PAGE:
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A.R.T. Guide: The Alanis Morissette album from the 90s America needs now

MAY 17, 2018

by Hanif Abdurraqib

The following article was originally published in the New York Times on June 19, 2017, following the announcement of the upcoming A.R.T. production.

Alanis Morissette’s Jagged Little Pill, which just had its 22nd anniversary, is not only one of the landmark albums of the 90s; it has proved evergreen even as time has left other albums of similar aesthetic and acclaim behind. …

Too often, Jagged Little Pill is discussed only in terms of its bitterness and aggression—something that, I imagine, wouldn’t be so common if the album had been recorded by a man. The album was acclaimed upon its release—and remains so today—but even the most glowing praise still reduced Ms. Morissette’s work to its harshest emotions, and labeled them surprising. This attening out of the album’s story does something that is still all too common: it reduces a woman’s emotions to the ones that are easiest for men to dismiss. In 2017, too many Americans still react with confusion and alarm to a woman who steers a conversation on her own terms. During Attorney General Je Sessions’ testimony before the Senate Intelligence Committee on Tuesday [June 13, 2017], Senator Kamala Harris, Democrat of California, was consistently interrupted and talked over, and Mr. Sessions told her that she was making him nervous while she looked him in the eyes, unmoving.

There are men in the narrative of Jagged Little Pill, but what’s thrilling about the album, especially today, is that Ms. Morissette seems so uninterested in bowing to their presence. To label Pill a breakup album is shortsighted, despite how it navigates the nuances of closure in a relationship. Ms. Morissette is, largely, not facing an ex, but facing away from him and looking to new endeavors, both romantic and mundane. Pill is not only an album of breaking, but also one of rebuilding, of nding a sliver of hope and stretching it beyond its limits. Every emotion is its own moving part that almost becomes a character: the sadness is a breathing, moving thing. The anger is a cloud that sits thick in the sky and then parts just in time for a little joy to leak through, and then the joy dances. It is an album of impeccable balance. I listen to the songs and realize that I have both felt this way and feared making anyone feel this way about me.

Alanis Morissette

Without knowing how the musical will make the album come to life, I’m still excited to see how it will sit in our political and cultural moment. A musical pulled from a 90s album won’t keep anyone safe or save anyone, beyond o ering a small reprieve from the horrors of the outside world. But if it stays true to what I believe the clearest reading of the album is—as a celebration of small joys amid larger heartbreaks—it will resonate mightily. There are juicy and salacious breakup songs on Pill, sure. But I’m most drawn, now, to songs like “Head Over Feet” and “Hand In My Pocket” which seem like odes to rediscovering brief and impermanent freedoms. The latter song opens with the lyrics: “I’m broke but I’m happy / I’m poor but I’m kind.” Simple in language, but layered in its message about life’s balance—the album’s entire ethos distilled down to two lines.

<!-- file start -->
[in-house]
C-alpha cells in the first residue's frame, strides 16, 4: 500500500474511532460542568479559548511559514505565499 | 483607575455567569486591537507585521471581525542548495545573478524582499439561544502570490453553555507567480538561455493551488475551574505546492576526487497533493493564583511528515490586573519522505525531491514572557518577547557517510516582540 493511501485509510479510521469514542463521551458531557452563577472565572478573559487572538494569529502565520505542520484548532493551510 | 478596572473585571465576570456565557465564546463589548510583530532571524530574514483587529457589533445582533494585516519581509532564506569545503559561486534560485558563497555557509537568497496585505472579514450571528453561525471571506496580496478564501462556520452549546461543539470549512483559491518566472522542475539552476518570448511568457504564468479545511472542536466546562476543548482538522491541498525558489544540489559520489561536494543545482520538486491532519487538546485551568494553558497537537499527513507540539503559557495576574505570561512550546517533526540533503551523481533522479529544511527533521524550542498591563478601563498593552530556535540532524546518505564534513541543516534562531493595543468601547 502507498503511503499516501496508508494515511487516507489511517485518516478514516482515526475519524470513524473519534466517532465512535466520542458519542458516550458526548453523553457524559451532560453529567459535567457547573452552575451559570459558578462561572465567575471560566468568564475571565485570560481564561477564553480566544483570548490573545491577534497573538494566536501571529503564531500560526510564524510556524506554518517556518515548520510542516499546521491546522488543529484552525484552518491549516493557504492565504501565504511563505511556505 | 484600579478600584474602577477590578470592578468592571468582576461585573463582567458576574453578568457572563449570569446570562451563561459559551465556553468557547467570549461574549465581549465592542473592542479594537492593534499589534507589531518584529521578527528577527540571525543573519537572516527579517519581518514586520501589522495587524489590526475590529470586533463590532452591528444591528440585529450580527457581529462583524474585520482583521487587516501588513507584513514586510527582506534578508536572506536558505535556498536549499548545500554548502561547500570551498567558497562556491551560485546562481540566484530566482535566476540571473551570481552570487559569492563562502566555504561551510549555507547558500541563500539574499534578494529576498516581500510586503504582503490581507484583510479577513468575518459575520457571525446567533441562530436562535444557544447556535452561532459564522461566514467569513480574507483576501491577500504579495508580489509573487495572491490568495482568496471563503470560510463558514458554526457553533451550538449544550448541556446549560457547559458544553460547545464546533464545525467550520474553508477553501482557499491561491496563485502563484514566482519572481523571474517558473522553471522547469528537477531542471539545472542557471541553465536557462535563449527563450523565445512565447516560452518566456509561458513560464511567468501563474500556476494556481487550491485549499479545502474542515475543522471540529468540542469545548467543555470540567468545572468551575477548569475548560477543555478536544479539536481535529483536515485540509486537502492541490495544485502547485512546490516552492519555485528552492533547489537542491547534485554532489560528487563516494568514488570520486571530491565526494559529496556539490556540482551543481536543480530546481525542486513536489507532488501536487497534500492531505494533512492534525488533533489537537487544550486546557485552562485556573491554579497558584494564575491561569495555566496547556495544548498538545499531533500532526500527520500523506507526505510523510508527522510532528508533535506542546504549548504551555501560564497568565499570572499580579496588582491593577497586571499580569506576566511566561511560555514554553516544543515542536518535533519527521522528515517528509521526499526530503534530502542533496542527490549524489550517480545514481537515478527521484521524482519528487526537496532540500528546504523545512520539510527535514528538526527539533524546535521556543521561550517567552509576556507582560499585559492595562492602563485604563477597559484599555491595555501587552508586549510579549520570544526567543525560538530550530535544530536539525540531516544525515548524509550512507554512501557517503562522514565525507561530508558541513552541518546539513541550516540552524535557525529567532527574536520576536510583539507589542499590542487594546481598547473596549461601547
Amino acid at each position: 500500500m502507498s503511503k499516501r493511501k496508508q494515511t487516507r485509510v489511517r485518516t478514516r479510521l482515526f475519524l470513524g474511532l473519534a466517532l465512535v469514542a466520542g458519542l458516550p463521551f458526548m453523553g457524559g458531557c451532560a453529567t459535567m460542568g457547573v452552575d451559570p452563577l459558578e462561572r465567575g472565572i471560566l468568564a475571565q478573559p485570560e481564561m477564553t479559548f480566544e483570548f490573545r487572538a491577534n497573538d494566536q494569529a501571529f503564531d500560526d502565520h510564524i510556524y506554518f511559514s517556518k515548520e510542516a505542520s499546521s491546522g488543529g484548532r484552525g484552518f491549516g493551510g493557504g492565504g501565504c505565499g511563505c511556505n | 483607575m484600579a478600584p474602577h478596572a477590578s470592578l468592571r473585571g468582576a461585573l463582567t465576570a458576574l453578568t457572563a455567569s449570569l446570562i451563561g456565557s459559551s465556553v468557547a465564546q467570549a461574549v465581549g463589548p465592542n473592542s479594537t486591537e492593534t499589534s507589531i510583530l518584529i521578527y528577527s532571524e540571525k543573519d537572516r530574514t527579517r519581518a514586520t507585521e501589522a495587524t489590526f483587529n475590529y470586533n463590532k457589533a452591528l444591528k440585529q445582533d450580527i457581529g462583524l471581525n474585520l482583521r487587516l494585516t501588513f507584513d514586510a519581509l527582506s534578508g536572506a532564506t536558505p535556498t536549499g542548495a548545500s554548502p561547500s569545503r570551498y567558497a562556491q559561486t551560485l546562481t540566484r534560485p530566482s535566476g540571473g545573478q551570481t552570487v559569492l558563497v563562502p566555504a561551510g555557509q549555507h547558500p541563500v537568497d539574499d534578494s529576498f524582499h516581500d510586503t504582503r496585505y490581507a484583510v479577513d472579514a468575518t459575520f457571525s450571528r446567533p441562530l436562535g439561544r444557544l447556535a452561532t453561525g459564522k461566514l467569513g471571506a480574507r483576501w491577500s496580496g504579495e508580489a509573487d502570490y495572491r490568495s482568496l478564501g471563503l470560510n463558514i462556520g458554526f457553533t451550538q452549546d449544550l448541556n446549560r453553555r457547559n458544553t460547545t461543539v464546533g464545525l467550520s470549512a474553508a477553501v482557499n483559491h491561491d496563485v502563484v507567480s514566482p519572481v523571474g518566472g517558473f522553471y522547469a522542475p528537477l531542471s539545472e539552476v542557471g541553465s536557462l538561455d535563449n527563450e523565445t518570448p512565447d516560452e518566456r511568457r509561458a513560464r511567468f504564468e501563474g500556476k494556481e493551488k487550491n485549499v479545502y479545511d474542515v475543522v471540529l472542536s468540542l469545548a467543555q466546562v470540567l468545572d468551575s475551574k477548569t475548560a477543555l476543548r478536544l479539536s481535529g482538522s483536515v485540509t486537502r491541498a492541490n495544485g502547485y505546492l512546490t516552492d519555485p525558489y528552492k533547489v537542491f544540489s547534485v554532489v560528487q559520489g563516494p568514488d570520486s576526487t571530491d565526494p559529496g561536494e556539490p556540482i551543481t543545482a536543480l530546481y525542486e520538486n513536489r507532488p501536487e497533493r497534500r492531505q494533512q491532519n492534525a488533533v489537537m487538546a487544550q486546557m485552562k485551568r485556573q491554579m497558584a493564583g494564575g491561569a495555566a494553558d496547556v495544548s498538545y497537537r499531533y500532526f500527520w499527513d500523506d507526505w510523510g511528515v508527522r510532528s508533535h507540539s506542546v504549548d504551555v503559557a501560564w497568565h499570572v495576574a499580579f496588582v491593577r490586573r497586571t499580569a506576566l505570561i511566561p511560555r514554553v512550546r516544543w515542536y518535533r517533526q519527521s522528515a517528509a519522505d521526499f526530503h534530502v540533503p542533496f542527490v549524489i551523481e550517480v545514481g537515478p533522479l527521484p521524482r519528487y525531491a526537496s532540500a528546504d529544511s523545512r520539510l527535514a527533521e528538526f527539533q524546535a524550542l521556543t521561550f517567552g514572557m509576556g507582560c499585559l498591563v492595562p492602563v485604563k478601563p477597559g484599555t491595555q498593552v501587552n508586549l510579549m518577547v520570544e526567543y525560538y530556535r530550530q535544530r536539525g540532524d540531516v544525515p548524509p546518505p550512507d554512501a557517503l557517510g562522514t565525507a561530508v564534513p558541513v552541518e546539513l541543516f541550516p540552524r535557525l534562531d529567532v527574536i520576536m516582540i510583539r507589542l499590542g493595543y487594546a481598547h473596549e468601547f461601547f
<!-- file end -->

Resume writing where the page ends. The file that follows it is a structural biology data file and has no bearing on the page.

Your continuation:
Though I’ve never forgotten what it’s like to have to search for joy along a vast terrain of seemingly endless misery, it has been an especially notable feeling in the past year. The pain, anxiety, and anguish many of us feel now, and have felt for months, isn’t attached to a severing of romantic ties. Rather, it is the slow and hovering sadness of a country, and the people in it, some of whom are more afraid than others about the far-reaching rami cations of a Donald Trump presidency. Not everyone is feeling the weight of this sadness and tension, but for those in the thick of it, a small escape is needed—to stand on a corner with a hand in a pocket, brie y unafraid.

The musical that catches on is the one that reflects the moment it is released into, intentionally or unintentionally. … But the album, as it stands, has aged into this time extremely well. Even if men are still not equipped to handle the full spectrum of women’s emotion when it is directed at us, or when it bypasses us altogether. And even if the country is in the throes of a different type of heartbreak. It is possible that when brought to life, Ms. Morissette’s songs will extract something useful out of our shared grief and horror. At best, they will remind us what it is to seek out the small crack in the heaviest clouds. And if they don’t do that, at least they will give some of us a moment of nostalgia—something to look back on for a couple of hours, ignoring everything outside.

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